Shadow international trade secretary Barry Gardiner faced questions over whether he tells the truth in private or on television in a heated interview that has been labelled a "car crash".
Mr Gardiner was repeatedly asked about remarks he made to a private audience in which he said people were playing up the Irish border for political reasons, as he appeared on the BBC's Andrew Marr Show.
Host Emma Barnett quoted him as saying: "There are real economic reasons why people have played up the issue of the Irish border, and of course there are very good political reasons."
She asked the Labour MP: "Do you stand by that remark?"
Mr Gardiner - who served as a junior NIO minister in 2014 - replied: "There are reasons why people would wish to - if you look at the balance of trade and the importance of cross-border trade between the south and the north in Ireland it is extremely difficult to see how the Irish economy would withstand the imposition of cross-border controls."
Ms Barnett then pressed him, asking: "Do you stand by the remarks that people are playing up the Irish border for political reasons. You've said it? Which Barry Gardiner is the truth? The one that speaks in private or the one that is on television now?"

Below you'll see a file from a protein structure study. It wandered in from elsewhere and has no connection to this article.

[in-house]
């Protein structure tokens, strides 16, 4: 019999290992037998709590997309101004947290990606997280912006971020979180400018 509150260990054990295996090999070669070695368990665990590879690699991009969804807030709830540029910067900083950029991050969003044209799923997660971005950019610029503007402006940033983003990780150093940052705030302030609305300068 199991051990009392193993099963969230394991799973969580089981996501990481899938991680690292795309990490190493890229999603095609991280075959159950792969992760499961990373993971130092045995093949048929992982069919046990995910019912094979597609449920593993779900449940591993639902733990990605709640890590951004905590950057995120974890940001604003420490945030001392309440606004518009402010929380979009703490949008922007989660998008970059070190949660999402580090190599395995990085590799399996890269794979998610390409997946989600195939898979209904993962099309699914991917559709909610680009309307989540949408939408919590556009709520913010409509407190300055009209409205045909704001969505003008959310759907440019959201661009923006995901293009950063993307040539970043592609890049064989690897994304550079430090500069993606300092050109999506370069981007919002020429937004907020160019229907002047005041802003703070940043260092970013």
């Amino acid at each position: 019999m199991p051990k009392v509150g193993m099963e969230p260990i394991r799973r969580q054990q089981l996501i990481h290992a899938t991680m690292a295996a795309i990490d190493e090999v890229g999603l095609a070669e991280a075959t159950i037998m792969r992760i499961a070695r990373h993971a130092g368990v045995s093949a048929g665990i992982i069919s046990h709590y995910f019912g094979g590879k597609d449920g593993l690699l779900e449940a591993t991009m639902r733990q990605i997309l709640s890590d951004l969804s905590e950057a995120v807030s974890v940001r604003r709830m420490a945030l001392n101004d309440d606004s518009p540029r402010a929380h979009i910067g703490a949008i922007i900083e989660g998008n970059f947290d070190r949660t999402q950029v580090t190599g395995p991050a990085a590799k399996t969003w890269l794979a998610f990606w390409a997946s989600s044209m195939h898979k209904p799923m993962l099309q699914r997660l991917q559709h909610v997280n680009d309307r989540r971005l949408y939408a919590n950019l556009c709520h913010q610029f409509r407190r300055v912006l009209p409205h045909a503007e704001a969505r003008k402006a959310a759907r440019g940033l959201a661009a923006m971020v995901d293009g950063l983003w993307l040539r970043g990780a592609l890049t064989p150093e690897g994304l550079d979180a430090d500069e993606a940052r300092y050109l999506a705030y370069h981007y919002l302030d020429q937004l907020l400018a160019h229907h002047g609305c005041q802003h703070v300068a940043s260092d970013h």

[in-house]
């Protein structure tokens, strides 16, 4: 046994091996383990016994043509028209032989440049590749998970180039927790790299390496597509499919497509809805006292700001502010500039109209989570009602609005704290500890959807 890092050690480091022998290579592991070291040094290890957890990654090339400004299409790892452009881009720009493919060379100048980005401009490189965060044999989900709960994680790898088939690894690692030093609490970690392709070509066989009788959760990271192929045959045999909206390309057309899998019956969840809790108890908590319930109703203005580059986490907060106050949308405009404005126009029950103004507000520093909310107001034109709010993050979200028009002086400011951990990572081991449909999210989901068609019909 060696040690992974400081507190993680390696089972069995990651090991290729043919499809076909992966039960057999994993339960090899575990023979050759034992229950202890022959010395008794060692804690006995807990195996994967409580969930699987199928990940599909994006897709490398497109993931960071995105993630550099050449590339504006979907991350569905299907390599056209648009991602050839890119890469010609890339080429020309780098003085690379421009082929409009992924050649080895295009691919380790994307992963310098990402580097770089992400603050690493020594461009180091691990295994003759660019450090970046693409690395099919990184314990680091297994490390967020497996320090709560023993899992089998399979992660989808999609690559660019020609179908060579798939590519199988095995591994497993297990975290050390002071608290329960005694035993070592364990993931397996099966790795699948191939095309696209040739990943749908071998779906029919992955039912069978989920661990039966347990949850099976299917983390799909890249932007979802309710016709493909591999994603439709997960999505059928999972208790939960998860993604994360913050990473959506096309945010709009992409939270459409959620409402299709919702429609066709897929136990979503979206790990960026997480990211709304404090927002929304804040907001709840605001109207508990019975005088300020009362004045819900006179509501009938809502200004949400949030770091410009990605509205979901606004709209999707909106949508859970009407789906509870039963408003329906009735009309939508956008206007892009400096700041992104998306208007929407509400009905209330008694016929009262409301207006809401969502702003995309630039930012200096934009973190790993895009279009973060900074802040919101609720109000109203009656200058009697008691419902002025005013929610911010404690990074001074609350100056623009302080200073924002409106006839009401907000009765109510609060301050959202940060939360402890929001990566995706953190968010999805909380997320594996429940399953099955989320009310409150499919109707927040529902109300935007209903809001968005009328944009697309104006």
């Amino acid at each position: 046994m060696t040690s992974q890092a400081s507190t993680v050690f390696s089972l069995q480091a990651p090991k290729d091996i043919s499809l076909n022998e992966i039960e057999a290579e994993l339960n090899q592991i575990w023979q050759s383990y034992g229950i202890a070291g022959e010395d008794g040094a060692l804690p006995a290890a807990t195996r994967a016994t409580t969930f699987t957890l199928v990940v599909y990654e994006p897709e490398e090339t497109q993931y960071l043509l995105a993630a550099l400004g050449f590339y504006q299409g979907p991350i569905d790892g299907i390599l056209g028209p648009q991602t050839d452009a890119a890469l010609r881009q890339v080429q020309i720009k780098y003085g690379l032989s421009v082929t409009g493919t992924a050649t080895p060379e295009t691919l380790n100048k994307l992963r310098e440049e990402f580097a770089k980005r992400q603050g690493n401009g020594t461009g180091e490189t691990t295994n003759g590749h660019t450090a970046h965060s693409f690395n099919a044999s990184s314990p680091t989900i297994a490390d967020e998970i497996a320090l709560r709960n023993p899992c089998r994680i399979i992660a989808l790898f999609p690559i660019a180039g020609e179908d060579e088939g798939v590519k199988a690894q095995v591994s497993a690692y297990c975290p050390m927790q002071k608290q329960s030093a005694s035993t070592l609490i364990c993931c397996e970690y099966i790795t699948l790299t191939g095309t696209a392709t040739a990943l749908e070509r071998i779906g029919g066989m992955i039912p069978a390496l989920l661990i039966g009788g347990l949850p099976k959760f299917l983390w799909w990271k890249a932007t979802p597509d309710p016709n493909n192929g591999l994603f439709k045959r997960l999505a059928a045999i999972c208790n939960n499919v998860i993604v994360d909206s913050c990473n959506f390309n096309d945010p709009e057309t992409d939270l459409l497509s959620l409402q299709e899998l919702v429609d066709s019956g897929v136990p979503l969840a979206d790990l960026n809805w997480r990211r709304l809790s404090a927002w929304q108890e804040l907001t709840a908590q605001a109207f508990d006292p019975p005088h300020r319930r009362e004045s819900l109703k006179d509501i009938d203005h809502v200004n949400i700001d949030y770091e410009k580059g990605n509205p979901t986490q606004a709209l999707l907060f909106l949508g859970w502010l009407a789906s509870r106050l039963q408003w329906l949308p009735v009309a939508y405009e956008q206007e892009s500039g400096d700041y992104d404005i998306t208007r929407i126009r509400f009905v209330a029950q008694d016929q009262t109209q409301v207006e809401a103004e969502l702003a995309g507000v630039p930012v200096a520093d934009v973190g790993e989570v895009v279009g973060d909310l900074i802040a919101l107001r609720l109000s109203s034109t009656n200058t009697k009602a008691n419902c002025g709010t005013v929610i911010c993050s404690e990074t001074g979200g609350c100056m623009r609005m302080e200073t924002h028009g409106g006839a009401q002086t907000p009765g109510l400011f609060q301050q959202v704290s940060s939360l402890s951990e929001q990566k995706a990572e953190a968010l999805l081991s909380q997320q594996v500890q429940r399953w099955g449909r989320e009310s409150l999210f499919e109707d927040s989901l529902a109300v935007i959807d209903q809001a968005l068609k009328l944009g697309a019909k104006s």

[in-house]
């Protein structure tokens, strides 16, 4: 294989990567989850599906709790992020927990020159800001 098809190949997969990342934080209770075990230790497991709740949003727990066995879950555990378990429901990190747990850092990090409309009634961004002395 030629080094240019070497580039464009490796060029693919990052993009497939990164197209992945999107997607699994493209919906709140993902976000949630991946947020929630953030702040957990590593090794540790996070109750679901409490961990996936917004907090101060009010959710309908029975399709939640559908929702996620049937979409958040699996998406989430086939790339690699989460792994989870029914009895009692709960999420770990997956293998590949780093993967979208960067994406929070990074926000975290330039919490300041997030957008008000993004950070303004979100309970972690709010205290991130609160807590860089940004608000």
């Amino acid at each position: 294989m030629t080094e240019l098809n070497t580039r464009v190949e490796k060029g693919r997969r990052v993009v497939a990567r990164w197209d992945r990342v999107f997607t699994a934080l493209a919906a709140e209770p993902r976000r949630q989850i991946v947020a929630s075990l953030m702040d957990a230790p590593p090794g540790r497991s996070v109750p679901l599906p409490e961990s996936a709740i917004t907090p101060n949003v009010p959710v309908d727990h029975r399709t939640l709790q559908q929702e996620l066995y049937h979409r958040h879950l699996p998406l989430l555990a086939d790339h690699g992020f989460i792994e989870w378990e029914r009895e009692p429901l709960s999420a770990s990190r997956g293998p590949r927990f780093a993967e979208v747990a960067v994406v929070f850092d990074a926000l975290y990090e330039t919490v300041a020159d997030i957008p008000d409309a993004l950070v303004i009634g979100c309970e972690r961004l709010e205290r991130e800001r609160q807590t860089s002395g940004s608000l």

Mr Gardiner replied: "Sometimes you have conversations in private, and the reason they are held in private is because you can advance thinking and you can actually then try and, if all you ever do is stick by the given line, you'd never actually advance it because you'd never discuss anything with people - that's the reason for holding things in private.
"The important thing is that we in the Labour Party have come forward with the proposal - the Conservatives have not - which actually meets the problems of solving the Irish border and that is a new customs union which would minimise disruption on the border, and which would enable our jobs and our economy to be protected in this country because the supply chain across the border into Europe would not constantly be undermining our just in time supply chain."
The interview was branded a "total car crash" by Tory spokesperson Carrie Symonds.